A Genesee County Circuit Court judge has ordered the dismissal of charges against former Gov. Rick Snyder related to the Flint water crisis, but Michigan Attorney General Dana Nessel’s Flint legal team vowed to appeal.
Judge F. Kay Behm on Wednesday ruled that a June Michigan Supreme Court ruling was controlling on Snyder’s case when the high court declared unconstitutional the use of a one-judge grand jury to charge the Flint defendants.
Snyder was charged with two misdemeanor counts of willful neglect of duty in January 2021 by a one-judge grand jury, along with eight other city and state officials, in relation to the Flint water crisis investigation by Nessel’s office.
Snyder’s lawyer, Brian Lennon, hailed Behm’s decision in a Friday statement and criticized the attorney general’s “political persecution veiled in amateurish and unethical prosecutorial efforts.”
“The state has already wasted millions of taxpayer dollars pursuing meritless misdemeanor charges and this case should now be considered closed,” Lennon said. “The prosecution team’s statement saying it will appeal this ruling is further proof that they intend to continue their efforts to weaponize the court system against their political enemies.”
Through July, the state had spent nearly $53 million since 2016 for both the prosecution and defense of Michigan’s top officials in the Flint water criminal and civil litigation, according to records obtained and reviewed by The Detroit News. The legal tab spanned four departments and at least 25 state employees.
The Flint water prosecution team said in a Friday statement that Behm’s decision is not surprising and the team “looks forward to addressing these issues in court.”
“We are confident that the evidence clearly supports the criminal charges against Rick Snyder, and we will not stop until we have exhausted all possible legal options to secure justice for the people of Flint,” the prosecution team said.
The Flint prosecution team is led by Chief Deputy Fadwa Hammoud, formerly Nessel’s solicitor general, and Wayne County Prosecutor Kym Worthy.
Many of the dismissed charges in the Flint water prosecutions led by Hammoud and Worthy could be difficult to reauthorize if the team is unsuccessful on appeal. The team is running up against the statute of limitations, which, in many cases, limits charges to a six-year window after an alleged crime is committed.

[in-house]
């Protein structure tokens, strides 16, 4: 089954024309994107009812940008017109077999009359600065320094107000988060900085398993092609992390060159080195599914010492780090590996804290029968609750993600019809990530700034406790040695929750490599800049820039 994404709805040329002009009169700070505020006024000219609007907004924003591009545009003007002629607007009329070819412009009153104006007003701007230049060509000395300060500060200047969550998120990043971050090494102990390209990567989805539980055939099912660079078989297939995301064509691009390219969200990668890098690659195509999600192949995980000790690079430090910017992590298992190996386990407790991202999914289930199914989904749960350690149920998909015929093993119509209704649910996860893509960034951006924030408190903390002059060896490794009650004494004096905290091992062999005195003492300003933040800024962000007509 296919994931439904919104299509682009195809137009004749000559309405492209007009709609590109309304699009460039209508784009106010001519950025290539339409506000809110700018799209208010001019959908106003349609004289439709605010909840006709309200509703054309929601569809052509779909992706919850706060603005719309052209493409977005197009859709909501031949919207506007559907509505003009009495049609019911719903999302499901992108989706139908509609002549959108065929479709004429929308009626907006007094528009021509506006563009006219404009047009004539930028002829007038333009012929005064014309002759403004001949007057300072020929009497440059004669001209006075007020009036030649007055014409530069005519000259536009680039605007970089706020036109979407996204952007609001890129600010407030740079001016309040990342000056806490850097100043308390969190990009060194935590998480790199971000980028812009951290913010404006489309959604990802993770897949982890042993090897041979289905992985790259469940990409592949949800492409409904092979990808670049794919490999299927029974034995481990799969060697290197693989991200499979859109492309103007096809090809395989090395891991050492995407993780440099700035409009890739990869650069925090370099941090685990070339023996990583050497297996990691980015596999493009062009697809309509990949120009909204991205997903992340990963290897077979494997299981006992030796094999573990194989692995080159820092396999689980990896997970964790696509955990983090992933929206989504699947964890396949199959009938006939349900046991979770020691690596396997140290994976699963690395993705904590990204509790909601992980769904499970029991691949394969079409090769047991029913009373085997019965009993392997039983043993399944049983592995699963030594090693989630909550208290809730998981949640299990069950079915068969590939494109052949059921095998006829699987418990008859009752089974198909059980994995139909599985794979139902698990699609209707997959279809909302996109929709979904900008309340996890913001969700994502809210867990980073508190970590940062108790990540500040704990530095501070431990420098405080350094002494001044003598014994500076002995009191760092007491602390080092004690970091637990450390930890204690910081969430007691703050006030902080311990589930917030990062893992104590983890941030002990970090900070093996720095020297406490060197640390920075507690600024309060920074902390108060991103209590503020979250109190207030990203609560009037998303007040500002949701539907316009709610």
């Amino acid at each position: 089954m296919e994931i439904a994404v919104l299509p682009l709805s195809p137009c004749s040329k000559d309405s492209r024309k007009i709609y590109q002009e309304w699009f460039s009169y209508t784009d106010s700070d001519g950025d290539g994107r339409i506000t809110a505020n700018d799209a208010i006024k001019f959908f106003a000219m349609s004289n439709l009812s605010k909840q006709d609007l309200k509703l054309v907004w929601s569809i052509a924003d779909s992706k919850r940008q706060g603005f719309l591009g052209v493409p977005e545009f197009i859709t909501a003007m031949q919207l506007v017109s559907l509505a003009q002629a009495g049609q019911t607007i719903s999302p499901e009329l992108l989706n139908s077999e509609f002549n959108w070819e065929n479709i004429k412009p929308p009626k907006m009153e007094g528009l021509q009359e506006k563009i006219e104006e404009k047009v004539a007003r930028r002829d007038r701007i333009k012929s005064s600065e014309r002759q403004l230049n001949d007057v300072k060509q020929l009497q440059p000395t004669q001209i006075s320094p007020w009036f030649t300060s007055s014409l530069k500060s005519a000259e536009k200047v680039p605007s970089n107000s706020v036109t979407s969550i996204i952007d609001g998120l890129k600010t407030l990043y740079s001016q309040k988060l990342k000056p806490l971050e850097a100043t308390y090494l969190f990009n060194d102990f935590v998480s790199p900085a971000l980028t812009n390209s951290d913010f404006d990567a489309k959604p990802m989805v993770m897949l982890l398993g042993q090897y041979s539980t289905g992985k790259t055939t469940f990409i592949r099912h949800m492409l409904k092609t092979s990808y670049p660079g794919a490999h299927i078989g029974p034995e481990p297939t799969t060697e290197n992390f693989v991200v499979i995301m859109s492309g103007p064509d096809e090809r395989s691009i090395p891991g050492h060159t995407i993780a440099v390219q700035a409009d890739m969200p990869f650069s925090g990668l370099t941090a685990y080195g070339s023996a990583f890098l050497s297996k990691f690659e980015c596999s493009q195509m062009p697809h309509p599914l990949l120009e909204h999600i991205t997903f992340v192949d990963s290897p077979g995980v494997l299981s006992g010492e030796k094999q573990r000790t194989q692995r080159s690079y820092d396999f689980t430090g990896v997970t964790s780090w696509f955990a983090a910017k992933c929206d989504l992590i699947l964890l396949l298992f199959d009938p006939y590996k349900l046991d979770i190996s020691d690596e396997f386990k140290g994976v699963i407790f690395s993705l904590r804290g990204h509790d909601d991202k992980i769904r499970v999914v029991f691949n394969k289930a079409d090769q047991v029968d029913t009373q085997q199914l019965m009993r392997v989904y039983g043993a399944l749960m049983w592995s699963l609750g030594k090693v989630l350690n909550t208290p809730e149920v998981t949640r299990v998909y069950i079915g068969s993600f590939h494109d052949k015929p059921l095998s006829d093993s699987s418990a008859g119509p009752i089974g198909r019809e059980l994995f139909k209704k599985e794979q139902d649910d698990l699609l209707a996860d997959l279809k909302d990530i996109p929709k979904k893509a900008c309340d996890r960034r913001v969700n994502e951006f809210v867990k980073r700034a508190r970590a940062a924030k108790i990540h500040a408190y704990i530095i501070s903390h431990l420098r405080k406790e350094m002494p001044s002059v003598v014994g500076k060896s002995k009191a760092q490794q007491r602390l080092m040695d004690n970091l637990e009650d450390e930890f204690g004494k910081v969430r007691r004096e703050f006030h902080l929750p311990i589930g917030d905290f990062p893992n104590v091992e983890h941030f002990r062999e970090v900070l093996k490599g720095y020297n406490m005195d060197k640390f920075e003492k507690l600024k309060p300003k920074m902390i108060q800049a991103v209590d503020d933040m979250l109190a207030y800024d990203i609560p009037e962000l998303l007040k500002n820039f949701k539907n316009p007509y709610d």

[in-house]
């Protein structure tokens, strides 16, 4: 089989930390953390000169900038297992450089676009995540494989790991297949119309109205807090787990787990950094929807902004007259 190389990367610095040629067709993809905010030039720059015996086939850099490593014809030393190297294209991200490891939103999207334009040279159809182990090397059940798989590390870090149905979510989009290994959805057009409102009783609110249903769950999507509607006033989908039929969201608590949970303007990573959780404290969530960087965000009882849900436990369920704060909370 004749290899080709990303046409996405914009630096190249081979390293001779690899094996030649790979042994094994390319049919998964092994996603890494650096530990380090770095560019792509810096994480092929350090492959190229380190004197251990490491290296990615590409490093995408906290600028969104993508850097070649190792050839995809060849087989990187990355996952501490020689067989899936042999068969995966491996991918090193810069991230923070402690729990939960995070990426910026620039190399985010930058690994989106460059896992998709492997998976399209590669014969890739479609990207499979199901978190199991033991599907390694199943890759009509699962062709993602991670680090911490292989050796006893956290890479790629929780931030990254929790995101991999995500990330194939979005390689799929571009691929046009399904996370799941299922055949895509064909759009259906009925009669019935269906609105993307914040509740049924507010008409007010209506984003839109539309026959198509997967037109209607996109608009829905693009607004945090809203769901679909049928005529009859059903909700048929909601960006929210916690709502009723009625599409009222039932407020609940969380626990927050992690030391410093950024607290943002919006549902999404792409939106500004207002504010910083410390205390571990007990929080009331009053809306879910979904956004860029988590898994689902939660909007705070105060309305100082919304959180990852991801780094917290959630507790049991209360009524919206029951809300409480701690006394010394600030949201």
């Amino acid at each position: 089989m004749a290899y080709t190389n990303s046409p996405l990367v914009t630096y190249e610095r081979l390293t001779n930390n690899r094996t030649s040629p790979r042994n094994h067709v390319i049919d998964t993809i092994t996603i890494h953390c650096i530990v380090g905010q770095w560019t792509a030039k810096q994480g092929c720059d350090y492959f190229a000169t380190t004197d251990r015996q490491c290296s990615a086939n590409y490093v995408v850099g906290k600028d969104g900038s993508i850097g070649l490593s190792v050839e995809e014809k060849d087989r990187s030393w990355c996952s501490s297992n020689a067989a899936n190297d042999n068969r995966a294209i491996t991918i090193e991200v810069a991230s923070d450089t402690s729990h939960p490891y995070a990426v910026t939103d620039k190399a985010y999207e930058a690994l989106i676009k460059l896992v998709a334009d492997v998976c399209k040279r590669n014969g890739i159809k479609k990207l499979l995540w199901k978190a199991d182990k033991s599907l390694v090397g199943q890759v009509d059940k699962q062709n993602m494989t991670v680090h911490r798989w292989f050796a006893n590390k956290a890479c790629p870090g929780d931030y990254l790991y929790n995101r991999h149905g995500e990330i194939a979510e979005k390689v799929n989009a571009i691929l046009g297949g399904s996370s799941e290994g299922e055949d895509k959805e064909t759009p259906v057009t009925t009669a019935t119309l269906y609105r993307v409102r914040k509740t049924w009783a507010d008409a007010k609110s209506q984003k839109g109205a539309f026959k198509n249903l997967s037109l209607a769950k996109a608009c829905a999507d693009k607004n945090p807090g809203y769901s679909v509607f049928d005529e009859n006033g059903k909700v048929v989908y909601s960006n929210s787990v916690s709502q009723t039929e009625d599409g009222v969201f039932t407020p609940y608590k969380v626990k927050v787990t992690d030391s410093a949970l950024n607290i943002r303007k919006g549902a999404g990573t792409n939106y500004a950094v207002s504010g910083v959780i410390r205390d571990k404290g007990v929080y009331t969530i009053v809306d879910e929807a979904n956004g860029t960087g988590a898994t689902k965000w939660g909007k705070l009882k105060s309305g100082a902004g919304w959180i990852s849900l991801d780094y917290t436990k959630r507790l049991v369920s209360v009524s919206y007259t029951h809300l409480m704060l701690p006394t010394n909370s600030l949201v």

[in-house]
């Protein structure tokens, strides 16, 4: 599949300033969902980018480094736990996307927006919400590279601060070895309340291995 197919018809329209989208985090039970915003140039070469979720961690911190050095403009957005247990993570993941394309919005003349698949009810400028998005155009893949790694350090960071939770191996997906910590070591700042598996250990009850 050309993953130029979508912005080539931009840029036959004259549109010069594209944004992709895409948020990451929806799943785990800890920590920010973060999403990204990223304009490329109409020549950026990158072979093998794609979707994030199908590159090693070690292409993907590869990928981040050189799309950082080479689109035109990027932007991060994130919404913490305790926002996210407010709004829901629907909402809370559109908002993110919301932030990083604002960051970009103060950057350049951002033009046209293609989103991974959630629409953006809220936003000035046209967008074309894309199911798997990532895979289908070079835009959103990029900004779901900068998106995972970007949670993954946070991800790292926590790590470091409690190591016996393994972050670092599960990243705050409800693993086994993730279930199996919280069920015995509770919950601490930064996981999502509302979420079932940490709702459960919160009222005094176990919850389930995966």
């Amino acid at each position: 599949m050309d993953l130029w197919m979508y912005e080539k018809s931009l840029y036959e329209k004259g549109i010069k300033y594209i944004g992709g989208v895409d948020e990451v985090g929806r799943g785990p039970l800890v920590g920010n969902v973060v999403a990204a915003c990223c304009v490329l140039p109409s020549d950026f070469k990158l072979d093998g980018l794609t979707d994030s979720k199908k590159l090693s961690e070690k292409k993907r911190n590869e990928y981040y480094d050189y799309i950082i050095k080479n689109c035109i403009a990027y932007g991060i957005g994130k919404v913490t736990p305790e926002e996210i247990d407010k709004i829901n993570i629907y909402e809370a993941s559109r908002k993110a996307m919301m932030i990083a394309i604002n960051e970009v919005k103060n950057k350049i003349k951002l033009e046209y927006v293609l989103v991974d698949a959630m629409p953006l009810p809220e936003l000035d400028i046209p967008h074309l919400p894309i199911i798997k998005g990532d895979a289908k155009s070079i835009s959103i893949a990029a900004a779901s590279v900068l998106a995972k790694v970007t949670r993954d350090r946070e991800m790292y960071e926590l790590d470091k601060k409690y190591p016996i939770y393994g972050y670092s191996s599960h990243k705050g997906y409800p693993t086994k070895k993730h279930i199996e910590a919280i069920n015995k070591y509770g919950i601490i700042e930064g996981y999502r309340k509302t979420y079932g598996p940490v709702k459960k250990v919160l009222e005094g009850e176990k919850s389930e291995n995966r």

Many of the charges authorized by Hammoud and Worthy relate either to the April 2014 water source change — in which the city switched from the Detroit area water system’s Lake Huron water to Flint River water, spurring the lead-tainted water crisis — or subsequent action or inaction among public officials in the few years after the water change.
Behm, who is about to move to the federal bench, wrote in her Wednesday opinion that the Supreme Court’s decision on the one-judge grand jury “requires dismissal of appellant’s charges” and remanded the case to district court for dismissal.
Snyder’s lawyers had argued that the former governor’s charges should be dismissed because Michigan law requires an indictment to be issued in the county where an alleged crime is committed.
The allegations underlying the charges against Snyder — that he failed to declare a timely state of emergency or disaster in Flint and that he failed to “inquire into the performance, condition and administration” of officers he appointed — would have stemmed from the seat of government in Lansing, making Ingham County the only proper venue for the charges, his lawyers argued. Snyder declared a state emergency in January 2016.
Behm declined to rule on the venue questions since the Supreme Court’s rejection of the one-judge grand jury overrode any question of venue.
The dismissal of Snyder’s charges came after Genesee County Circuit Judge Elizabeth Kelly in October dismissed felony charges against seven other state officials based on the Supreme Court opinion.
Snyder’s charges were on a different timeline because his were misdemeanor charges were filed in district court and the other defendants faced felonies in circuit court.
The Michigan Supreme Court ruled 6-0 in June that charges against former Michigan Department of Health and Human Services Director Nick Lyon should be dismissed because Nessel’s office used a one-judge grand jury to indict him. The court said the one-judge grand jury law allows judges to issue investigative subpoenas or arrest warrants but it does not permit judges to issue indictments.
In the Supreme Court’s opinion, then Chief Justice Bridget McCormack referred to the attorney general office’s use of a one-judge grand jury as a “Star Chamber comeback,” a reference to a centuries-old, secretive court abused by high-ranking officials in the Middle Ages.
“The one-man grand jury then issued charges,” McCormack wrote. “To this day, the defendants do not know what evidence the prosecution presented to convince the grand jury (i.e., juror) to charge them.”
The Supreme Court said Genesee County Circuit Court erred in refusing to dismiss Lyon’s case and remanded the case back to the circuit court for proceedings “consistent with this opinion.”
While the decision was specific to Lyon, the reasoning was extended to the six other circuit court defendants and now Snyder, who were also charged under the one-judge grand jury system.
The U.S. Senate on Tuesday voted 49-47 to confirm Behm to serve on the federal bench in Michigan’s Eastern District.